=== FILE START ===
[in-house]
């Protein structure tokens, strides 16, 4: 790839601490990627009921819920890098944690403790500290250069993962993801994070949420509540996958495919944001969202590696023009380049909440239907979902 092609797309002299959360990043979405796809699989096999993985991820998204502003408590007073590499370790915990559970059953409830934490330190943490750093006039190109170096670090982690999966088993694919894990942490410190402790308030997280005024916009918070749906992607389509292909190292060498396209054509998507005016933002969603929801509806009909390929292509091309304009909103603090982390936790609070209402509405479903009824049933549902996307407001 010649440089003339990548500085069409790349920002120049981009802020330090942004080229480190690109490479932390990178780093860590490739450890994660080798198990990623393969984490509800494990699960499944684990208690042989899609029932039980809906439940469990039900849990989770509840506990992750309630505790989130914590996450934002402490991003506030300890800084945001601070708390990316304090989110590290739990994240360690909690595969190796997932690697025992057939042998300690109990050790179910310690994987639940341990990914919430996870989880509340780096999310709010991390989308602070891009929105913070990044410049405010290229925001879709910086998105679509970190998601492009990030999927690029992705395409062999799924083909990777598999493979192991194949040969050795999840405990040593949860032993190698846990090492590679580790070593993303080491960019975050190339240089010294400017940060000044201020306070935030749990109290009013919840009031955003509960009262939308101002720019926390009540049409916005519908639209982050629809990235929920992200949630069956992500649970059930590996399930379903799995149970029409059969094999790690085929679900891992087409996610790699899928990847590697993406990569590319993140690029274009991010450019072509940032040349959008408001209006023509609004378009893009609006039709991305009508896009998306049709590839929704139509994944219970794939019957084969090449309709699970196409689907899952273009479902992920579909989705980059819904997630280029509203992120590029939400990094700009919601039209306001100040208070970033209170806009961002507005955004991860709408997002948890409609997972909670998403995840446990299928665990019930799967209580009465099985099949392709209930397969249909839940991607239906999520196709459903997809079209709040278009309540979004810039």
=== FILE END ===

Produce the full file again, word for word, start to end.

[in-house]
């Protein structure tokens, strides 16, 4: 790839601490990627009921819920890098944690403790500290250069993962993801994070949420509540996958495919944001969202590696023009380049909440239907979902 092609797309002299959360990043979405796809699989096999993985991820998204502003408590007073590499370790915990559970059953409830934490330190943490750093006039190109170096670090982690999966088993694919894990942490410190402790308030997280005024916009918070749906992607389509292909190292060498396209054509998507005016933002969603929801509806009909390929292509091309304009909103603090982390936790609070209402509405479903009824049933549902996307407001 010649440089003339990548500085069409790349920002120049981009802020330090942004080229480190690109490479932390990178780093860590490739450890994660080798198990990623393969984490509800494990699960499944684990208690042989899609029932039980809906439940469990039900849990989770509840506990992750309630505790989130914590996450934002402490991003506030300890800084945001601070708390990316304090989110590290739990994240360690909690595969190796997932690697025992057939042998300690109990050790179910310690994987639940341990990914919430996870989880509340780096999310709010991390989308602070891009929105913070990044410049405010290229925001879709910086998105679509970190998601492009990030999927690029992705395409062999799924083909990777598999493979192991194949040969050795999840405990040593949860032993190698846990090492590679580790070593993303080491960019975050190339240089010294400017940060000044201020306070935030749990109290009013919840009031955003509960009262939308101002720019926390009540049409916005519908639209982050629809990235929920992200949630069956992500649970059930590996399930379903799995149970029409059969094999790690085929679900891992087409996610790699899928990847590697993406990569590319993140690029274009991010450019072509940032040349959008408001209006023509609004378009893009609006039709991305009508896009998306049709590839929704139509994944219970794939019957084969090449309709699970196409689907899952273009479902992920579909989705980059819904997630280029509203992120590029939400990094700009919601039209306001100040208070970033209170806009961002507005955004991860709408997002948890409609997972909670998403995840446990299928665990019930799967209580009465099985099949392709209930397969249909839940991607239906999520196709459903997809079209709040278009309540979004810039």